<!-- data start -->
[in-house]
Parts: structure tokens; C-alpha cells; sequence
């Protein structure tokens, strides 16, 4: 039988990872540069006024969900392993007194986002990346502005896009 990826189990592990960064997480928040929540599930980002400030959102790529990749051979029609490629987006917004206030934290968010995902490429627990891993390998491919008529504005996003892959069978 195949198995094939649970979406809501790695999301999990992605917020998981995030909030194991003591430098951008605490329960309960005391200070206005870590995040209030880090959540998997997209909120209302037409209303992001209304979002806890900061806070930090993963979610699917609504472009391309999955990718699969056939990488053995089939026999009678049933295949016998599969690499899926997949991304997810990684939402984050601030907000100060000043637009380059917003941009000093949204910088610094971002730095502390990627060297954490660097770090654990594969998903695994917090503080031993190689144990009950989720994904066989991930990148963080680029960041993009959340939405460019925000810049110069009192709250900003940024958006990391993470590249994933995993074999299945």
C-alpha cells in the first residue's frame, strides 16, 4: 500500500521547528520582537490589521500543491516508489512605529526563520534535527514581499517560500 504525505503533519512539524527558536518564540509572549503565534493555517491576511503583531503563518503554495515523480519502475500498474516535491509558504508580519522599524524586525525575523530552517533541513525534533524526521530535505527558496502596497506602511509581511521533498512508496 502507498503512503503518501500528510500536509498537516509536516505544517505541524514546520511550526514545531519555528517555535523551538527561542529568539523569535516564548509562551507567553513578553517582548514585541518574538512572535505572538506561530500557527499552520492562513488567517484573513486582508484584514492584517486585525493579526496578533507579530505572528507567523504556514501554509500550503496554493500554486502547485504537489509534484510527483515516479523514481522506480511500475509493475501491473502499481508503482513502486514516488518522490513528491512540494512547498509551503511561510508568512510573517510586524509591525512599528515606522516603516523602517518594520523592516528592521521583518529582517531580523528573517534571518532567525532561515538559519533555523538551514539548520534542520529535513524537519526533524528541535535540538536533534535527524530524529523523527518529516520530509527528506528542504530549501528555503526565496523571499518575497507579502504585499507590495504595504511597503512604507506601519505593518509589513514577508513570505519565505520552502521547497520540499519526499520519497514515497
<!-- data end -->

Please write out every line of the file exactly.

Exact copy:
[in-house]
Parts: structure tokens; C-alpha cells; sequence
């Protein structure tokens, strides 16, 4: 039988990872540069006024969900392993007194986002990346502005896009 990826189990592990960064997480928040929540599930980002400030959102790529990749051979029609490629987006917004206030934290968010995902490429627990891993390998491919008529504005996003892959069978 195949198995094939649970979406809501790695999301999990992605917020998981995030909030194991003591430098951008605490329960309960005391200070206005870590995040209030880090959540998997997209909120209302037409209303992001209304979002806890900061806070930090993963979610699917609504472009391309999955990718699969056939990488053995089939026999009678049933295949016998599969690499899926997949991304997810990684939402984050601030907000100060000043637009380059917003941009000093949204910088610094971002730095502390990627060297954490660097770090654990594969998903695994917090503080031993190689144990009950989720994904066989991930990148963080680029960041993009959340939405460019925000810049110069009192709250900003940024958006990391993470590249994933995993074999299945």
C-alpha cells in the first residue's frame, strides 16, 4: 500500500521547528520582537490589521500543491516508489512605529526563520534535527514581499517560500 504525505503533519512539524527558536518564540509572549503565534493555517491576511503583531503563518503554495515523480519502475500498474516535491509558504508580519522599524524586525525575523530552517533541513525534533524526521530535505527558496502596497506602511509581511521533498512508496 502507498503512503503518501500528510500536509498537516509536516505544517505541524514546520511550526514545531519555528517555535523551538527561542529568539523569535516564548509562551507567553513578553517582548514585541518574538512572535505572538506561530500557527499552520492562513488567517484573513486582508484584514492584517486585525493579526496578533507579530505572528507567523504556514501554509500550503496554493500554486502547485504537489509534484510527483515516479523514481522506480511500475509493475501491473502499481508503482513502486514516488518522490513528491512540494512547498509551503511561510508568512510573517510586524509591525512599528515606522516603516523602517518594520523592516528592521521583518529582517531580523528573517534571518532567525532561515538559519533555523538551514539548520534542520529535513524537519526533524528541535535540538536533534535527524530524529523523527518529516520530509527528506528542504530549501528555503526565496523571499518575497507579502504585499507590495504595504511597503512604507506601519505593518509589513514577508513570505519565505520552502521547497520540499519526499520519497514515497